A selection of recent mentions of Bates and Bates people in the news.

Ralph Sylvester ’50

Lewiston and Auburn mark Veterans Day — Lewiston Sun Journal

The Lewiston Sun Journal led its Veterans Day coverage with the story of World War II Army veteran Ralph Sylvester ’50, now 98 years old.

As staff writer Steve Sherlock wrote, “Perhaps no one among the hundreds who attended Friday’s solemn ceremony at Veterans Memorial Park has observed more Veterans Day services than Ralph Sylvester of Auburn.”

Shortly after the Bobcat Dens' 8 a.m. reopening on Aug. 17, Ralph Sylvester '50 arrives for breakfast, a routine restarted after being disrupted by the closure of the Den in March 2020 due to the pandemic. (H. Jay Burns/Bates College)
A Bobcat Den regular, Ralph Sylvester ’50 arrives for breakfast on Aug. 17, 2021, a routine restarted after being disrupted by the closure of the Den in March 2020 due to the pandemic. (H. Jay Burns/Bates College)

Sylvester fought on the beaches of Normandy on D-Day and in the Battle of the Bulge. A private in the 295th Combat Engineers, “he built bridges over the Elbe River that enabled the American and British armies from the west and Soviet Union forces in the east to first link up near the end of the war in 1945.

The 98-year-old veteran of World War II was on Omaha Beach on D-Day, fought in the Battle of the Bulge and built bridges over the Elbe River that enabled the American and British armies from the west and Soviet Union forces in the east to first link up near the end of the war in 1945.

“Today brings back a lot of memories of all the others that were killed,” Sylvester told the paper. “About 20 percent of our company got killed during the Battle of the Bulge where 3,500 anti-tank mines were unbeknownst to us.”

Edmund Muskie ’36

Pollution still flows through Clean Water Act loophole — E&E News

Among the many stories noting the 50th anniversary of the enactment of the Clean Water Act, on Oct. 18, 1972, E&E News took a deep look at the difficult decisions that Sen. Ed Muskie ‘36 and fellow lawmakers had to make as they crafted the landmark legislation.

One decision was not to try to address what is known as “nonpoint source pollution,” which refers to pollutants like pesticides, oil, and fertilizers that flow into waterways from land.

In crafting the legislation in the early 1970s, lawmakers just couldn’t find the right “vehicle” to tackle nonpoint source pollution, still mostly unregulated today.

“It’s an area where there’s still conceptual problems as well as sort of drafting problems and just generally regulatory problems,” recalled Tom Jorling, then counsel to the Republican minority of the Senate Public Works Committee.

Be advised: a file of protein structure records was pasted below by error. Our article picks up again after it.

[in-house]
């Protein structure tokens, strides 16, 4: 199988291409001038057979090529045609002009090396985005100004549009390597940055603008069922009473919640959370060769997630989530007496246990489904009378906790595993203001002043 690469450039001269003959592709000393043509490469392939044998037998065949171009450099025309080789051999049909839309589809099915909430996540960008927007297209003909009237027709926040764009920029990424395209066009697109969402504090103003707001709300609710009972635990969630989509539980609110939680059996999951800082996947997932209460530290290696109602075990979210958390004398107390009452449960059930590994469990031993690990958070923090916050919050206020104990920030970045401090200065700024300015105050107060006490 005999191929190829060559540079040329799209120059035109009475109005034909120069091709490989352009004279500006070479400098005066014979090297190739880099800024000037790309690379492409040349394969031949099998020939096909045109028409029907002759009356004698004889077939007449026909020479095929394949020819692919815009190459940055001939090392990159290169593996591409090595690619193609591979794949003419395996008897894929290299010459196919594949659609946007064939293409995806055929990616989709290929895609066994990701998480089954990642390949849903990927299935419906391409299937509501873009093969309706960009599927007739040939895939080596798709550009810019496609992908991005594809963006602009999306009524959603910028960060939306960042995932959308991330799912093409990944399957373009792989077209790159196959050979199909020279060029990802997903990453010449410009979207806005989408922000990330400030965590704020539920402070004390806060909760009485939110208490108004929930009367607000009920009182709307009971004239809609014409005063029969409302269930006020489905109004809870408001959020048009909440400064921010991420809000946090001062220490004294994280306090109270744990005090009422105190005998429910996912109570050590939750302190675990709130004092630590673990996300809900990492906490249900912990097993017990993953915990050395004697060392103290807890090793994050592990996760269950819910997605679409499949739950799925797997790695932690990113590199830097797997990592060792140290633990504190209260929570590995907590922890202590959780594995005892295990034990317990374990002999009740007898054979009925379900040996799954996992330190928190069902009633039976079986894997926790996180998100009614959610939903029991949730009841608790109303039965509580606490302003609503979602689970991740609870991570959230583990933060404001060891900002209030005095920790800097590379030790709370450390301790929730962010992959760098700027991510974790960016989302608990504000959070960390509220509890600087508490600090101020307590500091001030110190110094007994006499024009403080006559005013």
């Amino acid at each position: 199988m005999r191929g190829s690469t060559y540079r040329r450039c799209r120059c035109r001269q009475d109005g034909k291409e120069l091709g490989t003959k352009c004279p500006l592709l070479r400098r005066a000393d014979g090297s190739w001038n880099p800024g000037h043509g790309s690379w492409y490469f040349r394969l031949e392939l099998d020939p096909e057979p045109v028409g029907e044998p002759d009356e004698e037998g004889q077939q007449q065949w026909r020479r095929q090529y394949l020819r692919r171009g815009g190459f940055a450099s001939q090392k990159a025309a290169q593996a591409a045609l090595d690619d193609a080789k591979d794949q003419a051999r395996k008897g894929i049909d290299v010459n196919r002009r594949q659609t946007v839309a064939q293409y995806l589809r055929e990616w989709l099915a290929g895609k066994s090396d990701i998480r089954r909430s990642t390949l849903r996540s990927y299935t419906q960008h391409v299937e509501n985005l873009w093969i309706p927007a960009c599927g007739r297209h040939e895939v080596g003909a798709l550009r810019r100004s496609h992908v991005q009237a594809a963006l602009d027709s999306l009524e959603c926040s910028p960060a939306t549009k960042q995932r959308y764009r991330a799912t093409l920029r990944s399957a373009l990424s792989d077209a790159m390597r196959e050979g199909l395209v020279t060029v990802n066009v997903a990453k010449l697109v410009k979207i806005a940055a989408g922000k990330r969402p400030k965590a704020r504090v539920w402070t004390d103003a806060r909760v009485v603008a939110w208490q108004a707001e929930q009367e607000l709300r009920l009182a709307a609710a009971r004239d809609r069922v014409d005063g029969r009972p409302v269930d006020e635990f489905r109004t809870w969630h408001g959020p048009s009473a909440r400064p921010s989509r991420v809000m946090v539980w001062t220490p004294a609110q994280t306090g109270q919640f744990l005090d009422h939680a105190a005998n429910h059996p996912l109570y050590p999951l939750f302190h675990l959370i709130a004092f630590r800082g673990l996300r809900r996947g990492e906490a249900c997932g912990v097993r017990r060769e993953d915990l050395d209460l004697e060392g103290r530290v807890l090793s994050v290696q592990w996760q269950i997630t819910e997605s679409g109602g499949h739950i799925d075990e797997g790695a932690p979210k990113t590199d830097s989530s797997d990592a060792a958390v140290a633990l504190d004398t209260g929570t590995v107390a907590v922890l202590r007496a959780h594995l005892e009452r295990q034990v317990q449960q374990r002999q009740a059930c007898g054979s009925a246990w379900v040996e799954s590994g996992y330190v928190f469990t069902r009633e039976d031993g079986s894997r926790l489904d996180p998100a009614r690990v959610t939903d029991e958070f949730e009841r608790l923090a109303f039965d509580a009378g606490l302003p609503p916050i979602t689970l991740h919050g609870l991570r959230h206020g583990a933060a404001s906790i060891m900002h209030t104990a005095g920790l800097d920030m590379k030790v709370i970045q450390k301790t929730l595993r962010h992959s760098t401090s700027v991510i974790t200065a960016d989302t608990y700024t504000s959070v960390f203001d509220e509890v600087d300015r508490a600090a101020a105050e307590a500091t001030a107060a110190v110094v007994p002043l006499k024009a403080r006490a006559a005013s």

“I still haven’t seen anybody recommend something that would work,” he added. “It’s not so much that it wasn’t done in ’72; it’s being honest and saying it hasn’t been able to be done correctly in 2022.”


Mana Abdi, OIE staff

Lewiston woman makes history as one of the first two Somali Americans elected for Maine Legislature —

Mana Abdi, the program coordinator in the Office of Intercultural Education at Bates,  is one of two Somali Americans elected to the Maine Legislature this year, the first ever in the state’s history. 

News Center Maine

Her win is a sign that the Legislature is becoming more representative of the people it serves, Abdi tells the Lewiston Sun Journal, and it brings Maine “one step closer” to a brighter future for everyone.

“Lewiston deserves safe, affordable, available housing and good jobs,” Abdi said. “I will be a strong and relentless voice for our community in Augusta.”

Read the stories:


Daniel Hoffman ’85

My late wife Kim taught me how to honor our loved ones by focusing on something that will outlast us — Fox News

In an opinion piece for Fox News, Daniel Hoffman ’85, a former CIA station chief and a Fox News contributor, writes about the legacy of his late wife, Kim Hoffman, who died in 2021 of cancer. Their son, Jerron Hoffman, has dedicated himself to helping children who are in the hospital with cancer.

Daniel Hoffman '85 and his son, Jerron, stuffing "Joy Jars" for the Jessie Rees Foundation. Photo courtesy of Daniel Hoffman
Daniel Hoffman ’85 and his son, Jerron, stuffing “Joy Jars” during a fundraiser for the Jessie Rees Foundation, a pediatric cancer nonprofit organization. (Photo courtesy of Daniel Hoffman)

“I realized that families in the fight against cancer or grieving for their lost loved ones cancer stole from them had so much in common,” Hoffman writes. “Cancer forges the common ground among us, from which we derive strength from one another.” 

Beverly Johnson, earth and climate sciences faculty

Study shows Gulf of Maine cooling for 900 years, then quickly warming since late 1800s — ScienMag